Why you should care
Because just the right combination of notes can give you a good scare.
Halloween’s theme song is almost as iconic as the movie itself. The slow, creeping keyboard melody is such a fitting sonic embodiment of the inexorable killer Michael Myers that imagining one without the other is close to impossible. As famous as both the film and its attendant music are, not everyone is aware that one person is responsible for them both: John Carpenter. The horror legend took the then-nascent slasher genre to new heights with his 1978 benchmark, not only as co-writer and director but also as composer. It wasn’t the first time he acted in both capacities, nor was it the last.
Given the fact that the 67-year-old has been composing for as long as he’s been directing, the release of his first solo album, Lost Themes, is a long time coming. The title is something of a misnomer, however: This isn’t a compilation of previously unreleased material cut from film projects. Carpenter’s album consists of nine synth-heavy instrumental tracks and six remixes. Every song has a one-word title in keeping with the brooding vibe of Carpenter’s extensive oeuvre: “Vortex” introduces us to the eerie aural environment, with “Purgatory” and “Abyss” deepening the sense that something is intriguingly amiss. The remixes are more industrial, experimental and ultimately forgettable than their original counterparts.
His soundscapes are as vital to his films as masked serial killers or an eyepatch-clad Kurt Russell.
Omeed Izadyar, a sound engineer and cinephile who curates the record label The Crossing, is a longtime acolyte of the filmmaker. “Few directors have a ‘sound’ the way Carpenter does,” he says via email. “His scores use simple, hypnotic themes and masterful slow burns to realize the suspense and dread he wants us to feel.” It’s an apt point: Carpenter’s soundscapes are as vital to his films as masked serial killers or an eyepatch-clad Kurt Russell.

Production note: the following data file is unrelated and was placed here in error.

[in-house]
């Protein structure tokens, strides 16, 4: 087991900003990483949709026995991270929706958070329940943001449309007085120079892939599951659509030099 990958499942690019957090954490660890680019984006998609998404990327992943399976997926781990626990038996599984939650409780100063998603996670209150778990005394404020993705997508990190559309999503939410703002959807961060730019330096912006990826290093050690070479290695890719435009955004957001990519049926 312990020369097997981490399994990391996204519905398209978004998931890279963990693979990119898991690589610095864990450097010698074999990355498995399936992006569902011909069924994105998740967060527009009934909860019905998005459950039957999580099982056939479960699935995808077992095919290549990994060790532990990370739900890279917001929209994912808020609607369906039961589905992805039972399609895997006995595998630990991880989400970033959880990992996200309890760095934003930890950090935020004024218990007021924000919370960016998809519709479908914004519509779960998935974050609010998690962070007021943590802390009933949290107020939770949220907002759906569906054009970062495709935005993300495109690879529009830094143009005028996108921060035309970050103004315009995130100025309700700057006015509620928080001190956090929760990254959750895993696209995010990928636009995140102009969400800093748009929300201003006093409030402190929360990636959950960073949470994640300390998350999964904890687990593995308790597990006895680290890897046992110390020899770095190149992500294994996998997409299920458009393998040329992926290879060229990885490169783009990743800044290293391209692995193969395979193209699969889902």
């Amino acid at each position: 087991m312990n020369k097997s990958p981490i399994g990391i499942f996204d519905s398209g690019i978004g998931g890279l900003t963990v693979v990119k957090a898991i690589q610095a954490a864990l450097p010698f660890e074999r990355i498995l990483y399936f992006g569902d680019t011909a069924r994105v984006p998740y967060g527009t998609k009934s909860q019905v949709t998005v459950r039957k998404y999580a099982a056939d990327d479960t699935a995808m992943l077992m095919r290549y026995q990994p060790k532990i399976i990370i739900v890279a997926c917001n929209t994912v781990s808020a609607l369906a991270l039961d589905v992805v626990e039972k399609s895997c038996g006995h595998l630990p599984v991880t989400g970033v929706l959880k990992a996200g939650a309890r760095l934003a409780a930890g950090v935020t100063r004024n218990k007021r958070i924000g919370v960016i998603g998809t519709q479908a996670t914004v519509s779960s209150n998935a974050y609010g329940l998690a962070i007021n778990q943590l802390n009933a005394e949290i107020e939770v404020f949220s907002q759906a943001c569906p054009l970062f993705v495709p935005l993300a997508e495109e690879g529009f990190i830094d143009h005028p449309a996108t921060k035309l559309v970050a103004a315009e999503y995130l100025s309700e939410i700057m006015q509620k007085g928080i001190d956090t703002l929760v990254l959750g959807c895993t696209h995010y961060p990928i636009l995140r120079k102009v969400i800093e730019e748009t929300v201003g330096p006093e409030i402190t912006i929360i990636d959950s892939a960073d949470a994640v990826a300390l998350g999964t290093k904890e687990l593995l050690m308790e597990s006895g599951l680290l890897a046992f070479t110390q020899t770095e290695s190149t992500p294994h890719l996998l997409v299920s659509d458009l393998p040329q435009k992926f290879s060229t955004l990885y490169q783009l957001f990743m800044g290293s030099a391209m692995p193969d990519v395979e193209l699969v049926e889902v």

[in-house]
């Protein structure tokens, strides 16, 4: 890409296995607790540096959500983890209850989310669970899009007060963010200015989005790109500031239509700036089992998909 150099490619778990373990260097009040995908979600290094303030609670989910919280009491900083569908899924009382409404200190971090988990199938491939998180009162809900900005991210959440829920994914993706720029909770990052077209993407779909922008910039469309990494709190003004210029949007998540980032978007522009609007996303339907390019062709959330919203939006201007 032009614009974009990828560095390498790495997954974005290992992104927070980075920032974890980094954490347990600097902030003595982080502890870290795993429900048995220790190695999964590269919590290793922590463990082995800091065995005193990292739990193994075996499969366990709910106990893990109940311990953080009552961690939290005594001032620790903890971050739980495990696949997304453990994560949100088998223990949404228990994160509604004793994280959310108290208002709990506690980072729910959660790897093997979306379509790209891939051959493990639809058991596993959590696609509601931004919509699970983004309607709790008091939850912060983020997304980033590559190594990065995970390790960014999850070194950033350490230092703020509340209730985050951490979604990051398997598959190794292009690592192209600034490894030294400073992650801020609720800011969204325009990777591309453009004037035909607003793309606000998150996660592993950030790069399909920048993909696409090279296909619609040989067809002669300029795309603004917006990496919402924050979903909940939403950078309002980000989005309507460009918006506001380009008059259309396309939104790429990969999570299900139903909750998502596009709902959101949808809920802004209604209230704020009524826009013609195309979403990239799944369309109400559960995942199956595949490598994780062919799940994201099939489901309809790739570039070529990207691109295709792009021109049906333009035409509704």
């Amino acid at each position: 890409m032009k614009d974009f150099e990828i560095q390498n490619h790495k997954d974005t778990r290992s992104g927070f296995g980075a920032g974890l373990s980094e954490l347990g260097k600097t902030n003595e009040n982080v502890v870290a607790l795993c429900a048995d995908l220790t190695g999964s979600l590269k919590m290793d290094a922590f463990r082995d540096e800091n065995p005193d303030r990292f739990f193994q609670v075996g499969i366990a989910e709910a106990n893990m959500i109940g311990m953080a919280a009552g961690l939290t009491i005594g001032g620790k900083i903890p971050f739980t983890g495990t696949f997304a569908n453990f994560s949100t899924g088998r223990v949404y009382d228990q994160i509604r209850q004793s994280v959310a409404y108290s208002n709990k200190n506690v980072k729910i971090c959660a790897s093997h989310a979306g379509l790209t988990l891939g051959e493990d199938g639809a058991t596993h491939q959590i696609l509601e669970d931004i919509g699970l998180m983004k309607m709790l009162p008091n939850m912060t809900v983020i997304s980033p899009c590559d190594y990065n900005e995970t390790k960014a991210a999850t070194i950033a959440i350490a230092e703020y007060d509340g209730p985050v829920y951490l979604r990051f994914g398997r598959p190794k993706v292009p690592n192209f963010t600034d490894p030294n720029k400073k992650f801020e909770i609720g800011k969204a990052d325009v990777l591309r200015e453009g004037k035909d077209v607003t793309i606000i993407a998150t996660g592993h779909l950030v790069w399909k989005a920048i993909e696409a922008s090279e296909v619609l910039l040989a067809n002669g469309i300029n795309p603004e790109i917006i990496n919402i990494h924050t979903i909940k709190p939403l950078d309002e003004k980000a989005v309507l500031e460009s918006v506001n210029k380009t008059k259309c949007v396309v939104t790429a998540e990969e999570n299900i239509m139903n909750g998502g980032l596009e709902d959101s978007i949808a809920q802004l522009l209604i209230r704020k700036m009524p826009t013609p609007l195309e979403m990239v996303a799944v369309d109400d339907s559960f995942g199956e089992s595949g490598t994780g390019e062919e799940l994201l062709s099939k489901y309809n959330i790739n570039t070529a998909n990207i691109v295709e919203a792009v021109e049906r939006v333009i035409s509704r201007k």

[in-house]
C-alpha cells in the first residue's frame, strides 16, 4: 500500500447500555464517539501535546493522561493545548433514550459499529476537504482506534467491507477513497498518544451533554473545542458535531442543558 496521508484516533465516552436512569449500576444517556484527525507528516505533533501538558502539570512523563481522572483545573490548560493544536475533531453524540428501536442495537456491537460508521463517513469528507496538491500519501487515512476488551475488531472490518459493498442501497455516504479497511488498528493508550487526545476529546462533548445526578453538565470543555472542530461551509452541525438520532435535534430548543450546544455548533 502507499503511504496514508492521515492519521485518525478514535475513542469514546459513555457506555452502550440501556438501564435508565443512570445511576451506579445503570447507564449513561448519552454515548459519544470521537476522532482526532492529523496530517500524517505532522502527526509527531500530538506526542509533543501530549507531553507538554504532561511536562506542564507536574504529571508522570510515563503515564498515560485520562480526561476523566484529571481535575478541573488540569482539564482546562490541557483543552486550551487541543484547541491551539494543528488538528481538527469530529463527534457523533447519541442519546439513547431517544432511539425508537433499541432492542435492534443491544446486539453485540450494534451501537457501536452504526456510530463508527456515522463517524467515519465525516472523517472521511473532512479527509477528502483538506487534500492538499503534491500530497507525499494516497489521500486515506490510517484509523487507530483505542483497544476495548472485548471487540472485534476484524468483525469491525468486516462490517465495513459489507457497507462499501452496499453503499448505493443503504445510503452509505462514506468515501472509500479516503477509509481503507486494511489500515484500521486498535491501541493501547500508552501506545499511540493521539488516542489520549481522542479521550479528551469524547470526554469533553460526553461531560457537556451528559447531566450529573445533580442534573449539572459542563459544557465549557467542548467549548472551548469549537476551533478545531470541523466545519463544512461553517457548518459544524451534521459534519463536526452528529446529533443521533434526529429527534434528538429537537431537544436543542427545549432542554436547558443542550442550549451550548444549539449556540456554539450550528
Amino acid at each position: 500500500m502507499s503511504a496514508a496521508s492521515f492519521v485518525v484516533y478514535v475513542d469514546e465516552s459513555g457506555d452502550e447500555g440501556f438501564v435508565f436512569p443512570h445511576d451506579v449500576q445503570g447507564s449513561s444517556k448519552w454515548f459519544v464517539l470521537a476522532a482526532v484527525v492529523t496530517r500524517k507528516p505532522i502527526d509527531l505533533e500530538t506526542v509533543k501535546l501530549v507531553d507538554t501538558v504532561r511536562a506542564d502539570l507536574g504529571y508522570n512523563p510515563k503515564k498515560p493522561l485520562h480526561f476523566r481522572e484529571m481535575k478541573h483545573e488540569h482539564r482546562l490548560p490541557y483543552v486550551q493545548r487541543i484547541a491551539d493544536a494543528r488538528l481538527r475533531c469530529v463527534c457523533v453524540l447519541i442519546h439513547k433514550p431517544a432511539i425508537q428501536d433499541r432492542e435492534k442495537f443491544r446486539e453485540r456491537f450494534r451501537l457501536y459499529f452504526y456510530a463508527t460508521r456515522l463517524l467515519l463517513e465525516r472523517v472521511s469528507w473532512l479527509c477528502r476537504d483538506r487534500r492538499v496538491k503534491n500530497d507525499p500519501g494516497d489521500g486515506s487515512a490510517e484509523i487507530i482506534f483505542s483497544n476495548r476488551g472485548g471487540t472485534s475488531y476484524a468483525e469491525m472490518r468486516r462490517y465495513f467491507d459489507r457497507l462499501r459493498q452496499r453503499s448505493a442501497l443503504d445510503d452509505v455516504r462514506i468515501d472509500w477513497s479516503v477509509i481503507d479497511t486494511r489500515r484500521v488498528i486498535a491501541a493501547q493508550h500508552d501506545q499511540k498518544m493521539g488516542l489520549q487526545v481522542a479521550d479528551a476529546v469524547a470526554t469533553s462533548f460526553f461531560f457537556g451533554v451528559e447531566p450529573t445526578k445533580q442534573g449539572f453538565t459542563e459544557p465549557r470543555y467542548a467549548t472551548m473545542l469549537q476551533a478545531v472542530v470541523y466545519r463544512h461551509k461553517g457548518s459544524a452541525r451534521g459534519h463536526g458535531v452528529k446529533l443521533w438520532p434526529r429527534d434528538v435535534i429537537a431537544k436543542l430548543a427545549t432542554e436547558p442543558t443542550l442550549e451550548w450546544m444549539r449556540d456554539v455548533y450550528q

His best themes, namely those made for Halloween and Starman, work as well on their own as they do in the context of their respective films. There are no movies to match anything on Lost Themes to, unfortunately, but several tracks could easily have made it onto the silver screen. The standout is unquestionably “Night” (embedded above), which is catchy in the foreboding tradition of all of Carpenter’s best work. There’s a vaguely arcane quality to it: Close your eyes and mentally conjure an appropriately dark film to accompany the low, bassy tones it opens with. “Night” builds slowly but surely while also resisting an easy payoff — instead of a grandiose crescendo, the would-be climax consists of little more than some moody keys layered atop the already sonorous melange.
Imagining the song overlaid across the opening credits of a new movie is ultimately bittersweet. Carpenter has only directed two films since we entered the 21st century, neither of which reaches the same heights as classics like They Live or The Thing. If the essential genre auteur can still direct as well as he can compose, however, then maybe his best days aren’t behind him.